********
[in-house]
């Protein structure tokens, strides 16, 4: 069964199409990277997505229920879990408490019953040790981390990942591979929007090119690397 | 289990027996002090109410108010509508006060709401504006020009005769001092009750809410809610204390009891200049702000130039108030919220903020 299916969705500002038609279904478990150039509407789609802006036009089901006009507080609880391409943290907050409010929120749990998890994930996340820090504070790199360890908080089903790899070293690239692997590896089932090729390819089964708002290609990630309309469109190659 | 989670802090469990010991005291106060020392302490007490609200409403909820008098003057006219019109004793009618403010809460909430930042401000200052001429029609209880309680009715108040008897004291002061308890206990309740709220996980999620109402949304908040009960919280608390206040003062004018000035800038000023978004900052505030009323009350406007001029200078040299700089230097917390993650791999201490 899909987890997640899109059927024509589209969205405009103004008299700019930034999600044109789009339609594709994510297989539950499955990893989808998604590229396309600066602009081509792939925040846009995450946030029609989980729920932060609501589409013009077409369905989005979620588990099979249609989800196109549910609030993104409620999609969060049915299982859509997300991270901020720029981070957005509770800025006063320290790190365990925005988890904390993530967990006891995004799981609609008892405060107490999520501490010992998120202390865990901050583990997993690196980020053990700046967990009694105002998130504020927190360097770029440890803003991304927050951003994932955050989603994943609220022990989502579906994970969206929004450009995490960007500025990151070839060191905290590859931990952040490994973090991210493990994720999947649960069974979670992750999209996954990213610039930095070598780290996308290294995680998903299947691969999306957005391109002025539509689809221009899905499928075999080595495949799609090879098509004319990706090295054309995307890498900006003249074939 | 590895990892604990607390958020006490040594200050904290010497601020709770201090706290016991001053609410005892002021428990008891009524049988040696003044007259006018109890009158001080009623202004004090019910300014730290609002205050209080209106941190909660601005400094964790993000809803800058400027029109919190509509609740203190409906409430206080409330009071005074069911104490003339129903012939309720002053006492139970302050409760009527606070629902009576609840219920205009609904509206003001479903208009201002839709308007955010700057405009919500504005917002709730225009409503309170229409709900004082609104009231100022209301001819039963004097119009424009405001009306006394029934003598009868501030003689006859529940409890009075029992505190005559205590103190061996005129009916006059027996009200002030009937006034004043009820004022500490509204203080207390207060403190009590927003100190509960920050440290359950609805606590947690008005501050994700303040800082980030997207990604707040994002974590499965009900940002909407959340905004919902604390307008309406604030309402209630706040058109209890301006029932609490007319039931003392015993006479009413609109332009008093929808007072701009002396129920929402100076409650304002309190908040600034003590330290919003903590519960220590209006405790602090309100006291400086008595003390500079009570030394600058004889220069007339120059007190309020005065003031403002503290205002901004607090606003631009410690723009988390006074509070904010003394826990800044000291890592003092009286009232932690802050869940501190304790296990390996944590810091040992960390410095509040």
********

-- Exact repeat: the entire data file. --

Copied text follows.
[in-house]
């Protein structure tokens, strides 16, 4: 069964199409990277997505229920879990408490019953040790981390990942591979929007090119690397 | 289990027996002090109410108010509508006060709401504006020009005769001092009750809410809610204390009891200049702000130039108030919220903020 299916969705500002038609279904478990150039509407789609802006036009089901006009507080609880391409943290907050409010929120749990998890994930996340820090504070790199360890908080089903790899070293690239692997590896089932090729390819089964708002290609990630309309469109190659 | 989670802090469990010991005291106060020392302490007490609200409403909820008098003057006219019109004793009618403010809460909430930042401000200052001429029609209880309680009715108040008897004291002061308890206990309740709220996980999620109402949304908040009960919280608390206040003062004018000035800038000023978004900052505030009323009350406007001029200078040299700089230097917390993650791999201490 899909987890997640899109059927024509589209969205405009103004008299700019930034999600044109789009339609594709994510297989539950499955990893989808998604590229396309600066602009081509792939925040846009995450946030029609989980729920932060609501589409013009077409369905989005979620588990099979249609989800196109549910609030993104409620999609969060049915299982859509997300991270901020720029981070957005509770800025006063320290790190365990925005988890904390993530967990006891995004799981609609008892405060107490999520501490010992998120202390865990901050583990997993690196980020053990700046967990009694105002998130504020927190360097770029440890803003991304927050951003994932955050989603994943609220022990989502579906994970969206929004450009995490960007500025990151070839060191905290590859931990952040490994973090991210493990994720999947649960069974979670992750999209996954990213610039930095070598780290996308290294995680998903299947691969999306957005391109002025539509689809221009899905499928075999080595495949799609090879098509004319990706090295054309995307890498900006003249074939 | 590895990892604990607390958020006490040594200050904290010497601020709770201090706290016991001053609410005892002021428990008891009524049988040696003044007259006018109890009158001080009623202004004090019910300014730290609002205050209080209106941190909660601005400094964790993000809803800058400027029109919190509509609740203190409906409430206080409330009071005074069911104490003339129903012939309720002053006492139970302050409760009527606070629902009576609840219920205009609904509206003001479903208009201002839709308007955010700057405009919500504005917002709730225009409503309170229409709900004082609104009231100022209301001819039963004097119009424009405001009306006394029934003598009868501030003689006859529940409890009075029992505190005559205590103190061996005129009916006059027996009200002030009937006034004043009820004022500490509204203080207390207060403190009590927003100190509960920050440290359950609805606590947690008005501050994700303040800082980030997207990604707040994002974590499965009900940002909407959340905004919902604390307008309406604030309402209630706040058109209890301006029932609490007319039931003392015993006479009413609109332009008093929808007072701009002396129920929402100076409650304002309190908040600034003590330290919003903590519960220590209006405790602090309100006291400086008595003390500079009570030394600058004889220069007339120059007190309020005065003031403002503290205002901004607090606003631009410690723009988390006074509070904010003394826990800044000291890592003092009286009232932690802050869940501190304790296990390996944590810091040992960390410095509040």